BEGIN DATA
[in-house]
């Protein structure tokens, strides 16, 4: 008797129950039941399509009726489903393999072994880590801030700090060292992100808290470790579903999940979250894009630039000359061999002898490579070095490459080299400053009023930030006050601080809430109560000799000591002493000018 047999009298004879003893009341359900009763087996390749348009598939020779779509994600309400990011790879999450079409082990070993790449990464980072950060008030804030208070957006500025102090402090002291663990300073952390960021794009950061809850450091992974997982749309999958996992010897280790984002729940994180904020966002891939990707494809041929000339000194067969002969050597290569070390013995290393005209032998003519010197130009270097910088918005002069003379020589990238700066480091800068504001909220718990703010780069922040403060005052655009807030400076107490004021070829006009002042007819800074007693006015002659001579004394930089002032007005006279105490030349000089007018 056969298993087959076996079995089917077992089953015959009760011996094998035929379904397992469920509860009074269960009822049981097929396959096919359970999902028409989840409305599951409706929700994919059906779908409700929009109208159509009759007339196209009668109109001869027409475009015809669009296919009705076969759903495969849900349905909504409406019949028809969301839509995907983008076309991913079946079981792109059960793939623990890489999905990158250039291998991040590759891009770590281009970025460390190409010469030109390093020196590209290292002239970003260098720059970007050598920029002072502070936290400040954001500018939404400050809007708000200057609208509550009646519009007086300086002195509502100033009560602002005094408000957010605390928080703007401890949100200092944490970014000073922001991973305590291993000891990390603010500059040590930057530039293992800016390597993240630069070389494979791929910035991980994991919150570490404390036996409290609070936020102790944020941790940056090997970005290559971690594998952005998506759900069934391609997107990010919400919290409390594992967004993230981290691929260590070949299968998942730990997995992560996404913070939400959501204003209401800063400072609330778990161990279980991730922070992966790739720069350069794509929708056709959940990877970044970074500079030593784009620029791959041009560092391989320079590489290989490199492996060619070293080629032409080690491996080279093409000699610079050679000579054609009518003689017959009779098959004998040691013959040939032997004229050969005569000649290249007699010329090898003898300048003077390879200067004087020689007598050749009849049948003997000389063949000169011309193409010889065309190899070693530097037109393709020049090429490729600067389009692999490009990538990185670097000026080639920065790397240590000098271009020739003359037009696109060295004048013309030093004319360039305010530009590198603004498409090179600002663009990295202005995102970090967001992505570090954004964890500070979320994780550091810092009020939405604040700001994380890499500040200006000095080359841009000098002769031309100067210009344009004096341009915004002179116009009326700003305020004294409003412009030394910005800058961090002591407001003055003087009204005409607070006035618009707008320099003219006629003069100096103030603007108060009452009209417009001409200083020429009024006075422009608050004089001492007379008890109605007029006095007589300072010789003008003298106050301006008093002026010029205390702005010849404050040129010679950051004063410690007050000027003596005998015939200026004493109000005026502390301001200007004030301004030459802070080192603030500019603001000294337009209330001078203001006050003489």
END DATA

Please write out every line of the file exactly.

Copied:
[in-house]
């Protein structure tokens, strides 16, 4: 008797129950039941399509009726489903393999072994880590801030700090060292992100808290470790579903999940979250894009630039000359061999002898490579070095490459080299400053009023930030006050601080809430109560000799000591002493000018 047999009298004879003893009341359900009763087996390749348009598939020779779509994600309400990011790879999450079409082990070993790449990464980072950060008030804030208070957006500025102090402090002291663990300073952390960021794009950061809850450091992974997982749309999958996992010897280790984002729940994180904020966002891939990707494809041929000339000194067969002969050597290569070390013995290393005209032998003519010197130009270097910088918005002069003379020589990238700066480091800068504001909220718990703010780069922040403060005052655009807030400076107490004021070829006009002042007819800074007693006015002659001579004394930089002032007005006279105490030349000089007018 056969298993087959076996079995089917077992089953015959009760011996094998035929379904397992469920509860009074269960009822049981097929396959096919359970999902028409989840409305599951409706929700994919059906779908409700929009109208159509009759007339196209009668109109001869027409475009015809669009296919009705076969759903495969849900349905909504409406019949028809969301839509995907983008076309991913079946079981792109059960793939623990890489999905990158250039291998991040590759891009770590281009970025460390190409010469030109390093020196590209290292002239970003260098720059970007050598920029002072502070936290400040954001500018939404400050809007708000200057609208509550009646519009007086300086002195509502100033009560602002005094408000957010605390928080703007401890949100200092944490970014000073922001991973305590291993000891990390603010500059040590930057530039293992800016390597993240630069070389494979791929910035991980994991919150570490404390036996409290609070936020102790944020941790940056090997970005290559971690594998952005998506759900069934391609997107990010919400919290409390594992967004993230981290691929260590070949299968998942730990997995992560996404913070939400959501204003209401800063400072609330778990161990279980991730922070992966790739720069350069794509929708056709959940990877970044970074500079030593784009620029791959041009560092391989320079590489290989490199492996060619070293080629032409080690491996080279093409000699610079050679000579054609009518003689017959009779098959004998040691013959040939032997004229050969005569000649290249007699010329090898003898300048003077390879200067004087020689007598050749009849049948003997000389063949000169011309193409010889065309190899070693530097037109393709020049090429490729600067389009692999490009990538990185670097000026080639920065790397240590000098271009020739003359037009696109060295004048013309030093004319360039305010530009590198603004498409090179600002663009990295202005995102970090967001992505570090954004964890500070979320994780550091810092009020939405604040700001994380890499500040200006000095080359841009000098002769031309100067210009344009004096341009915004002179116009009326700003305020004294409003412009030394910005800058961090002591407001003055003087009204005409607070006035618009707008320099003219006629003069100096103030603007108060009452009209417009001409200083020429009024006075422009608050004089001492007379008890109605007029006095007589300072010789003008003298106050301006008093002026010029205390702005010849404050040129010679950051004063410690007050000027003596005998015939200026004493109000005026502390301001200007004030301004030459802070080192603030500019603001000294337009209330001078203001006050003489």